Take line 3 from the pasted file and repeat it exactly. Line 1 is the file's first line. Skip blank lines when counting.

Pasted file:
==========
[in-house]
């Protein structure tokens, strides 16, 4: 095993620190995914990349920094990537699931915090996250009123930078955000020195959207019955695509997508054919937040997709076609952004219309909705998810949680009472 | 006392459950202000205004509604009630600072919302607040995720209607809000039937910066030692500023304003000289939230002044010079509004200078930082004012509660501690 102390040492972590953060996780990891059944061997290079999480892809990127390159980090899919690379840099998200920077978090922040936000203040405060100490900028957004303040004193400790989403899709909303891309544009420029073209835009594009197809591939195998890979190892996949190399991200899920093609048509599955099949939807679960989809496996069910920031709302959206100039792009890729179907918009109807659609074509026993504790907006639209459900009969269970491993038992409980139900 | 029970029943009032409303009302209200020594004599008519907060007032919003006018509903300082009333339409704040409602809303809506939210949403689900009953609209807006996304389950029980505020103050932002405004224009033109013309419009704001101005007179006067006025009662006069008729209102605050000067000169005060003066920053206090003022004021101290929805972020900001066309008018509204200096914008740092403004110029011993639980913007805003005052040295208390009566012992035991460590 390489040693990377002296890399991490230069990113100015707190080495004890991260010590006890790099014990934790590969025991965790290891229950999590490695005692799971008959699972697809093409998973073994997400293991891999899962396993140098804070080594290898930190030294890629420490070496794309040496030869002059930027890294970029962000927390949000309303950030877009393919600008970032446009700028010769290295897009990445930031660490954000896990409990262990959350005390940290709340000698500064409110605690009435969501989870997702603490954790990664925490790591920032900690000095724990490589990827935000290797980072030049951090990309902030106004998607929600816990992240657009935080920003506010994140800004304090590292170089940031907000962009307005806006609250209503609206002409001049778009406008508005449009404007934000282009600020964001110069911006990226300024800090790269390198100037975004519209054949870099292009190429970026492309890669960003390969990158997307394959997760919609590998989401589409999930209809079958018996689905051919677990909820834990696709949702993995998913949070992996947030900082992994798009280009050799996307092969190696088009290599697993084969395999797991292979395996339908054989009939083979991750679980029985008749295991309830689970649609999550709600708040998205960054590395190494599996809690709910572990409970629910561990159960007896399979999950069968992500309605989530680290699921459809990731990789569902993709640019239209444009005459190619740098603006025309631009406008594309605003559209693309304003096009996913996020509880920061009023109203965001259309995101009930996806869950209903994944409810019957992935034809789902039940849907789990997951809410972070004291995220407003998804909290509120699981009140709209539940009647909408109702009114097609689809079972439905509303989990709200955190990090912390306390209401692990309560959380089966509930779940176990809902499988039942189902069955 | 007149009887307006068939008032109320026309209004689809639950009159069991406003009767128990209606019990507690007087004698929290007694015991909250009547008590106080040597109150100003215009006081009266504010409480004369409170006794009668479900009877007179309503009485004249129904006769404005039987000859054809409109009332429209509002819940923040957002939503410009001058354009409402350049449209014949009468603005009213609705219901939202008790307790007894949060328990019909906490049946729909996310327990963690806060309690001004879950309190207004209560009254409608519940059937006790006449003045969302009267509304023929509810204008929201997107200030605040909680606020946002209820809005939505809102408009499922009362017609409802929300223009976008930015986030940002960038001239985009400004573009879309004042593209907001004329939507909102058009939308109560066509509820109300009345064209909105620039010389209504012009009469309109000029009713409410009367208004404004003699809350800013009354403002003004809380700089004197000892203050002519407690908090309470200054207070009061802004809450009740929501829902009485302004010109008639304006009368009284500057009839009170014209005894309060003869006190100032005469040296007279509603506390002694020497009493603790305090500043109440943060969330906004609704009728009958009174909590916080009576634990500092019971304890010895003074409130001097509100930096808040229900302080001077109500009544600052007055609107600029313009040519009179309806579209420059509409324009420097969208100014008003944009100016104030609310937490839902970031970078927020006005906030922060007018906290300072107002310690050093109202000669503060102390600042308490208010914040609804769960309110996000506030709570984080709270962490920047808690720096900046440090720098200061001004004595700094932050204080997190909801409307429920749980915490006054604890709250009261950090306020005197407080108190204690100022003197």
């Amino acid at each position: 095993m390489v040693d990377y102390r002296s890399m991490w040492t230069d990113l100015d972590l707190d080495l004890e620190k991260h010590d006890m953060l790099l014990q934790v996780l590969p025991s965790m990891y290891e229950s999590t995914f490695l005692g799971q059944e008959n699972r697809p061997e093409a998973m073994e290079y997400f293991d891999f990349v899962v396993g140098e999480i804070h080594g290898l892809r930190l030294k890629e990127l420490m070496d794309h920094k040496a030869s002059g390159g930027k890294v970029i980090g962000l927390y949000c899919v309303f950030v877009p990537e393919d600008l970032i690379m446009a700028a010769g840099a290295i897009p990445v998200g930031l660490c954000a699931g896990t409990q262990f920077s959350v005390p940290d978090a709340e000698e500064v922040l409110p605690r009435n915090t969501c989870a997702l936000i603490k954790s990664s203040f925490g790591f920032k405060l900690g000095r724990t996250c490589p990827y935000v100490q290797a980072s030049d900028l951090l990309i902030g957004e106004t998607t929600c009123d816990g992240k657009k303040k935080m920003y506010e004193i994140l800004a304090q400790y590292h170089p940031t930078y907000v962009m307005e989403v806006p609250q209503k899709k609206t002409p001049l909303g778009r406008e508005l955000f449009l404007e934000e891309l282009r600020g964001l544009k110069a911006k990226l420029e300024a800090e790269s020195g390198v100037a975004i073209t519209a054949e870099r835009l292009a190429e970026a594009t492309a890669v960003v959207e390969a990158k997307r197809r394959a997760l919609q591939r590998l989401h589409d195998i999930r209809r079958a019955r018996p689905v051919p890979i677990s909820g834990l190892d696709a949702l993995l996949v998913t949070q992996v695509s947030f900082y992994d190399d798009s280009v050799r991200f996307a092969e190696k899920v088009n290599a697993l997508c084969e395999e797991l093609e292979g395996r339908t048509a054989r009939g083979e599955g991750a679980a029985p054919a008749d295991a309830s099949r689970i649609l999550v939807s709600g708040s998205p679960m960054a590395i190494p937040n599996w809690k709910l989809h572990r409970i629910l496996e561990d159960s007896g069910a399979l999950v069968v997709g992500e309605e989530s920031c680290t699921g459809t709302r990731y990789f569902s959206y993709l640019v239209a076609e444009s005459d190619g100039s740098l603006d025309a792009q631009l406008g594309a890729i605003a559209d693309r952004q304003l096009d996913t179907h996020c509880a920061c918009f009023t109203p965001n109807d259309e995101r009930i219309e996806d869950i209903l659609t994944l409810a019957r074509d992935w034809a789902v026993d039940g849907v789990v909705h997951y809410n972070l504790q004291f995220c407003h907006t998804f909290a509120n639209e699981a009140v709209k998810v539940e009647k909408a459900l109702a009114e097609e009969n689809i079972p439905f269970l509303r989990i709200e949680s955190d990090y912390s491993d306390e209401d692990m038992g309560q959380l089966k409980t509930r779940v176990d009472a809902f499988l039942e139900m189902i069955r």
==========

């Amino acid at each position: 095993m390489v040693d990377y102390r002296s890399m991490w040492t230069d990113l100015d972590l707190d080495l004890e620190k991260h010590d006890m953060l790099l014990q934790v996780l590969p025991s965790m990891y290891e229950s999590t995914f490695l005692g799971q059944e008959n699972r697809p061997e093409a998973m073994e290079y997400f293991d891999f990349v899962v396993g140098e999480i804070h080594g290898l892809r930190l030294k890629e990127l420490m070496d794309h920094k040496a030869s002059g390159g930027k890294v970029i980090g962000l927390y949000c899919v309303f950030v877009p990537e393919d600008l970032i690379m446009a700028a010769g840099a290295i897009p990445v998200g930031l660490c954000a699931g896990t409990q262990f920077s959350v005390p940290d978090a709340e000698e500064v922040l409110p605690r009435n915090t969501c989870a997702l936000i603490k954790s990664s203040f925490g790591f920032k405060l900690g000095r724990t996250c490589p990827y935000v100490q290797a980072s030049d900028l951090l990309i902030g957004e106004t998607t929600c009123d816990g992240k657009k303040k935080m920003y506010e004193i994140l800004a304090q400790y590292h170089p940031t930078y907000v962009m307005e989403v806006p609250q209503k899709k609206t002409p001049l909303g778009r406008e508005l955000f449009l404007e934000e891309l282009r600020g964001l544009k110069a911006k990226l420029e300024a800090e790269s020195g390198v100037a975004i073209t519209a054949e870099r835009l292009a190429e970026a594009t492309a890669v960003v959207e390969a990158k997307r197809r394959a997760l919609q591939r590998l989401h589409d195998i999930r209809r079958a019955r018996p689905v051919p890979i677990s909820g834990l190892d696709a949702l993995l996949v998913t949070q992996v695509s947030f900082y992994d190399d798009s280009v050799r991200f996307a092969e190696k899920v088009n290599a697993l997508c084969e395999e797991l093609e292979g395996r339908t048509a054989r009939g083979e599955g991750a679980a029985p054919a008749d295991a309830s099949r689970i649609l999550v939807s709600g708040s998205p679960m960054a590395i190494p937040n599996w809690k709910l989809h572990r409970i629910l496996e561990d159960s007896g069910a399979l999950v069968v997709g992500e309605e989530s920031c680290t699921g459809t709302r990731y990789f569902s959206y993709l640019v239209a076609e444009s005459d190619g100039s740098l603006d025309a792009q631009l406008g594309a890729i605003a559209d693309r952004q304003l096009d996913t179907h996020c509880a920061c918009f009023t109203p965001n109807d259309e995101r009930i219309e996806d869950i209903l659609t994944l409810a019957r074509d992935w034809a789902v026993d039940g849907v789990v909705h997951y809410n972070l504790q004291f995220c407003h907006t998804f909290a509120n639209e699981a009140v709209k998810v539940e009647k909408a459900l109702a009114e097609e009969n689809i079972p439905f269970l509303r989990i709200e949680s955190d990090y912390s491993d306390e209401d692990m038992g309560q959380l089966k409980t509930r779940v176990d009472a809902f499988l039942e139900m189902i069955r």